We’re starting off our grammar tips and tricks with a toughie: lay vs. lie. It’s one of those things I always have to turn back to, no matter how many times I go over it. I feel like I know it, but I still question myself.
Here’s what the 2009 AP Stylebook has to say:
“The action word is lay. It takes a direct object. Laid is the form for its past tense and its past participle. Its present participle is laying.
Lie indicates a state of reclining along a horizontal plane. It does not take a direct object. Its past tense is lay. Its past participle is lain. Its present participle is lying.
When lie means to make an untrue statement, the verb forms are lie, lied, lying.”
What the hell does that mean?
Since present-tense lay takes a direct object, it’s a verb that is done to something. Think about what you tell someone after a wild night of partying:
(Or maybe you didn’t, and you say, “I didn’t get laid.”)
You. Got. Laid. It’s something that happened to you. Ergo, it takes a direct object, and lay/laid/laying is the correct verb. Even if you didn’t have a crazy night, you’d never say, “I got lay.” That’s just ridiculous.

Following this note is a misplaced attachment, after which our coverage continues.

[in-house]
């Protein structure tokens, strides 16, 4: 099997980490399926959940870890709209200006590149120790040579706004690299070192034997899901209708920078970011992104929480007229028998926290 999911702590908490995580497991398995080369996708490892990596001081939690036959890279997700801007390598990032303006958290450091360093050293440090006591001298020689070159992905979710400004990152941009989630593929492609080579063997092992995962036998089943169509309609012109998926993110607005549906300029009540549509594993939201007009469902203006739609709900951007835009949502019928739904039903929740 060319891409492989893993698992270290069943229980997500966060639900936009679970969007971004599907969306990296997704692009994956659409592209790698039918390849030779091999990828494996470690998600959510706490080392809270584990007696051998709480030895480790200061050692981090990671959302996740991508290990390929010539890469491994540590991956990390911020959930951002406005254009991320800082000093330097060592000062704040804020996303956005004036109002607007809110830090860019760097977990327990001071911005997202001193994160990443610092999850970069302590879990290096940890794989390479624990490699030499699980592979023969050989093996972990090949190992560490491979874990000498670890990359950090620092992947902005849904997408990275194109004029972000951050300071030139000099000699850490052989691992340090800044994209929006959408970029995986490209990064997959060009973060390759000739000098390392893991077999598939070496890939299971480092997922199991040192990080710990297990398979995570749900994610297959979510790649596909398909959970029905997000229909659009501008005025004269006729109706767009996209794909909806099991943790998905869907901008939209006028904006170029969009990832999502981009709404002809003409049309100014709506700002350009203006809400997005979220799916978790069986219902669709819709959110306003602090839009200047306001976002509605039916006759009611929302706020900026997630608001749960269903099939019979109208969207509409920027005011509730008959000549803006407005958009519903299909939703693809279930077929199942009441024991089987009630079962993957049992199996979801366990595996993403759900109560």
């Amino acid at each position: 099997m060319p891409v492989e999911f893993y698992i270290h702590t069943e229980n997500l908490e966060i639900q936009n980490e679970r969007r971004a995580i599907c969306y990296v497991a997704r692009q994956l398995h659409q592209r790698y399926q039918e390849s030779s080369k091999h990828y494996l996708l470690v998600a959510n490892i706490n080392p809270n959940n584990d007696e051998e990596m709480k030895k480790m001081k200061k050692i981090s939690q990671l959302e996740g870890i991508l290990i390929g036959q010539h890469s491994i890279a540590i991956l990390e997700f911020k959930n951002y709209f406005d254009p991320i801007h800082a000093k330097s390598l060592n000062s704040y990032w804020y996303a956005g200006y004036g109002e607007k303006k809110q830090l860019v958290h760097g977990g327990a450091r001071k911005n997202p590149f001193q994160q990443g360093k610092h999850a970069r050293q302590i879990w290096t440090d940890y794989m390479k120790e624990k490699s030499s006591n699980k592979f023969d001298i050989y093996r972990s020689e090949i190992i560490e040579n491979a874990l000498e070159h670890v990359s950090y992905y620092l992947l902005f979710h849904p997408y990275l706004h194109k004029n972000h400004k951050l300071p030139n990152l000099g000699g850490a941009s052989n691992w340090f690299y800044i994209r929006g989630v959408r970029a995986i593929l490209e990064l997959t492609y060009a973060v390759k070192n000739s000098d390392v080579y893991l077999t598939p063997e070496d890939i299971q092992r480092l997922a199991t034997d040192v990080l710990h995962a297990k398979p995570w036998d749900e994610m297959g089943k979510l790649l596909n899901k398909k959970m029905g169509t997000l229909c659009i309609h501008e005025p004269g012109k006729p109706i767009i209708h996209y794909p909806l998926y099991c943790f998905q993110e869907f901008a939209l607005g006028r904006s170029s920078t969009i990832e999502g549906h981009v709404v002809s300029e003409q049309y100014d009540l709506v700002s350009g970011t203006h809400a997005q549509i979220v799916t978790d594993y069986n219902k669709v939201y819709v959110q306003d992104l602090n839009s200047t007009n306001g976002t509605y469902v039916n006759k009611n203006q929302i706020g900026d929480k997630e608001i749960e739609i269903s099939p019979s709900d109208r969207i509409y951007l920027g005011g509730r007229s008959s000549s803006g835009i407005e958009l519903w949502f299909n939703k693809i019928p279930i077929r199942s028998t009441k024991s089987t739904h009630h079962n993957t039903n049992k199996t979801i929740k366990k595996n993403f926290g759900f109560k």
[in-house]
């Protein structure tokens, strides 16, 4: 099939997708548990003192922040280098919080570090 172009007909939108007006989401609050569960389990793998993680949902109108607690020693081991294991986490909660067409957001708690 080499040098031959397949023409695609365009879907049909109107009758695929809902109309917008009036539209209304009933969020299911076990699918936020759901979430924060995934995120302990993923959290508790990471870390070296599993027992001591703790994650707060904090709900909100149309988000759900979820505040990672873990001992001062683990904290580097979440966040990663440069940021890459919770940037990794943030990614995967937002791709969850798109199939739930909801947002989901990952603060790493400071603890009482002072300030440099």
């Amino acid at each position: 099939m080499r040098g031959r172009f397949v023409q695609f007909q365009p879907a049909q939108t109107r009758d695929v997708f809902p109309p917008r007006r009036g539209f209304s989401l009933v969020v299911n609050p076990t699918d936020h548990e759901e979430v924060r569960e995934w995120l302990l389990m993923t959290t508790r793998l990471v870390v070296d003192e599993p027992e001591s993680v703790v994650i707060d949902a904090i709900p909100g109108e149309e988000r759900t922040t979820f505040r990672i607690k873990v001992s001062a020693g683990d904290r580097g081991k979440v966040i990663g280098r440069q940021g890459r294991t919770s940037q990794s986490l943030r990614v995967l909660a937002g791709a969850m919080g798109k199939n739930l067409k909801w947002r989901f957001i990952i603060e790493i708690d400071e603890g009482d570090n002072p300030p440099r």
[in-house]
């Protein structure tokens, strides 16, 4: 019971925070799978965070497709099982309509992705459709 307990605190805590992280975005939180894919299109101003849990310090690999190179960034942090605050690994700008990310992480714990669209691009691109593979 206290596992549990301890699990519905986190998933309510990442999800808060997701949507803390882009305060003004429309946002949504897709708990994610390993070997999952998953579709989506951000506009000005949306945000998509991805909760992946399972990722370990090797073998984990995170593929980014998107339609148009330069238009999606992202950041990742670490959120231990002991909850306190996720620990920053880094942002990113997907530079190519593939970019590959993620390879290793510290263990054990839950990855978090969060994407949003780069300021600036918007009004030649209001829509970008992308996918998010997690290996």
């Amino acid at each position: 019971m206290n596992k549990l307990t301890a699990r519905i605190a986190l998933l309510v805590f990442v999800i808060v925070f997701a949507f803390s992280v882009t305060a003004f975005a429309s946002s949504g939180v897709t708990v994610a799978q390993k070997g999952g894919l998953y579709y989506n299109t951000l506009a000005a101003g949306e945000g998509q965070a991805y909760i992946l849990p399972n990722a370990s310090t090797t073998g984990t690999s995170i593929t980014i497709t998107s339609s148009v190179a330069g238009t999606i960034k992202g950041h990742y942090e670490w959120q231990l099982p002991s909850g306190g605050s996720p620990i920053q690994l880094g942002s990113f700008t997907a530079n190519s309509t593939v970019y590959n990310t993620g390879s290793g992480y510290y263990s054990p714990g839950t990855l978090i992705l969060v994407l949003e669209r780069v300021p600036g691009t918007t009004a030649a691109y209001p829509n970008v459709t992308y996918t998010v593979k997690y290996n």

(Credit: My friend Taylor. She told me that AP Style trick in one of our freshman journalism classes and it’s stuck with me ever since.)
Lie is a little bit trickier, just because people tend to use lay interchangeably for it. I could say that saying, “I lay on the beach today,” sounds ridiculous, but it doesn’t. Not really. Because it’s something people say all the freaking time.
To follow our raunchy theme, you get laid, but you lie together.
Still unclear? Comment and tell me know what needs to be straightened out. We’re tackling punctuation tips next time, so let me know if you have any suggestions!